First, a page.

The annual benchmark output indexes for IP are measures of real gross output at the six-digit NAICS level. The Census Bureau provides annual figures for value added and the cost of materials for manufacturing industries, which can be summed to obtain nominal gross output. The benchmark indexes for this revision incorporated revised information for 2014 and new information for 2015 from the ASM.

New annual data were also incorporated into several other indexes. The benchmark indexes for metallic and nonmetallic mineral mining were updated with revised 2015 data from the USGS, and the benchmark indexes for logging and publishing were advanced through 2015 based on data from the U.S. Forest Service and the U.S. Census Bureau.

Prices

To obtain individual benchmarks of real gross output, the measures of nominal gross output were deflated by annual price deflators. In general, the benchmark industry price deflators consist of price indexes from the Bureau of Economic Analysis (BEA) through 2011 that are extended through 2015 with the related producer prices indexes (PPIs) from the BLS.[5] For a few selected industries, updated price indexes constructed by the Federal Reserve were incorporated.[6]

Value-Added Proportions (Weights for Aggregation)

The IP system is organized as a hierarchical structure where the finest-level production indexes are aggregated using a version of the Fisher-ideal index formula to construct higher-level measures of production. The weights that are used to combine individual IP measures into more aggregate measures are based on the value added from the industry, calculated as gross output less cost of materials. For IP indexes that are defined at the six-digit (or more aggregate) NAICS level, the value-added weights are derived from the Economic Census or ASM. For IP indexes that cover only part of a six-digit NAICS industry, the aggregation weights were constructed by allocating value added for a six-digit industry across the various components of IP that compose that industry. Data from the Economic Census and ASM on shipments of different types of products within a six-digit NAICS industry were used to determine the share of an industry's value added that was assigned to each component IP index.

The Federal Reserve derives estimates of value added for the electric and gas utility industries from annual revenue and expense data issued by other organizations. For electric utilities, the measures of value added incorporate data from the Energy Information Administration of the U.S. Department of Energy and from the Edison Electric Institute. For gas utilities, the value-added estimates incorporate data from the American Gas Association. The weights for aggregation for mining industries are derived from value-added data from the Economic Census; data for 2012 were incorporated in this revision. Figures for value added for mining industries in the years between the quinquennial Economic Census are estimated based on both output and price changes for the industry.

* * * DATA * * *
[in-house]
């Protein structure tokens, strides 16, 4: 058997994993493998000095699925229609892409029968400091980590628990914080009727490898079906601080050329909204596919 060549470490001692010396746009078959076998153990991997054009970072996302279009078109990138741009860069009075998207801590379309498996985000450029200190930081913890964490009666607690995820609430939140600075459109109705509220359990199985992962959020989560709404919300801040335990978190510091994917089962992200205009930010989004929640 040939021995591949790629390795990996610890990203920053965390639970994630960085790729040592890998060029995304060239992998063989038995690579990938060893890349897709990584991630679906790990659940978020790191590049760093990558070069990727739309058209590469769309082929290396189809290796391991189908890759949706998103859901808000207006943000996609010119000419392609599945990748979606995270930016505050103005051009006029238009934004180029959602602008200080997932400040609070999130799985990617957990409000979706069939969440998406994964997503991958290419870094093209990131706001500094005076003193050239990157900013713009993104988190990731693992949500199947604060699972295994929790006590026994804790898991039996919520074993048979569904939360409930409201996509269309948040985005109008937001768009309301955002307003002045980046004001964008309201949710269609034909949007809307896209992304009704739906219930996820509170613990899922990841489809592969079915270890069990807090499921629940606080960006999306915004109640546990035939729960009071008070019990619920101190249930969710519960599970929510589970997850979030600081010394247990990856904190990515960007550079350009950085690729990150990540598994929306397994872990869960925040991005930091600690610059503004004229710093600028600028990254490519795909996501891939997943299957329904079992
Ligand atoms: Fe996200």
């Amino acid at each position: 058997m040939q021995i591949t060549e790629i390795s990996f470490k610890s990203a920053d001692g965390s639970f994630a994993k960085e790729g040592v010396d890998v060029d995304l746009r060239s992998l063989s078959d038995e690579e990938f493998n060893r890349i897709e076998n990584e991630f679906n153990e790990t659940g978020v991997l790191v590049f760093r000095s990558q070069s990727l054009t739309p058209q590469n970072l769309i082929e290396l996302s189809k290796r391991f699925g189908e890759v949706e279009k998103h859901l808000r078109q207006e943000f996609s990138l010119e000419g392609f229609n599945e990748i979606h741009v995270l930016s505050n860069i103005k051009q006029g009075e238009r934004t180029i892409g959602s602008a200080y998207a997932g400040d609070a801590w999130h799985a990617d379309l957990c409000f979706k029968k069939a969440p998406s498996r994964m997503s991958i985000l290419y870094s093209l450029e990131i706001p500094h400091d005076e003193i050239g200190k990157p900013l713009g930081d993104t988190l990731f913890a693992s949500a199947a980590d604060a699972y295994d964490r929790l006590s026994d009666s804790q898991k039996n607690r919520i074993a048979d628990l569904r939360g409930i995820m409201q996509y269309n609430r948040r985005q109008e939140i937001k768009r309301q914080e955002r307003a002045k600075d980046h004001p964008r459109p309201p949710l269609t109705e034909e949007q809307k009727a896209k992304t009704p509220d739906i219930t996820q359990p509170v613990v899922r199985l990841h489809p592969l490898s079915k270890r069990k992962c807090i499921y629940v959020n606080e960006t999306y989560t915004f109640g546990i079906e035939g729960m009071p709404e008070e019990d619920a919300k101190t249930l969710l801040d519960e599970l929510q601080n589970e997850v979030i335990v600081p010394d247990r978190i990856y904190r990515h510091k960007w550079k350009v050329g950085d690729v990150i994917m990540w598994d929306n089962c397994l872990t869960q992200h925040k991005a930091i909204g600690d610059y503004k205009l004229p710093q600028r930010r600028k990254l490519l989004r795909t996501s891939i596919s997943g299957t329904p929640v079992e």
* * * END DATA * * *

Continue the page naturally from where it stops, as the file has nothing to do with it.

The weights for aggregation expressed as value added per unit were estimated with data on producer prices for the period after 2015.

Revised Quarterly and Monthly Data

This revision incorporated source data on production, shipments, and inventories that became available or were revised after the regular six-month reporting window for monthly IP was closed. These data were released with too great of a lag to be included with monthly IP estimates but were available for inclusion in the annual revision. The revised IP indexes include information from the QSPC for 2016 and from other industry reports.

Revised Seasonal Factors

Seasonal factors for production-worker hours—which adjust for timing, holiday, and monthly seasonal patterns—were updated with data through January 2017. The updated factors for the physical product series, which include adjustments for holiday and workday patterns, used data through December 2016 where available.

Seasonal factors for unit motor vehicle assemblies have been updated, and projections through December 2016 are available on the Board's website at www.federalreserve.gov/releases/g17/mvsf.htm. These factors are based on production data through January 2017 and were revised back to January 1996. The seasonal factors explicitly incorporate the holiday schedule for the vehicle assembly lines specified in the latest collective bargaining agreements with domestic manufacturers.

Methodological Changes to Individual Production Indexes

There were no methodological changes to individual production indexes in this revision.

Introduction of New Aggregate

This revision introduces a new industry aggregate: chemicals excluding pharmaceuticals and medicines. Within the NAICS structure, the aggregate is constructed as all of NAICS 325 except for NAICS 3254. This aggregate will be publicly available in the G.17 supplementary tables and on the Board's website at www.federalreserve.gov/datadownload/Choose.aspx?rel=G17 through the Data Download Project.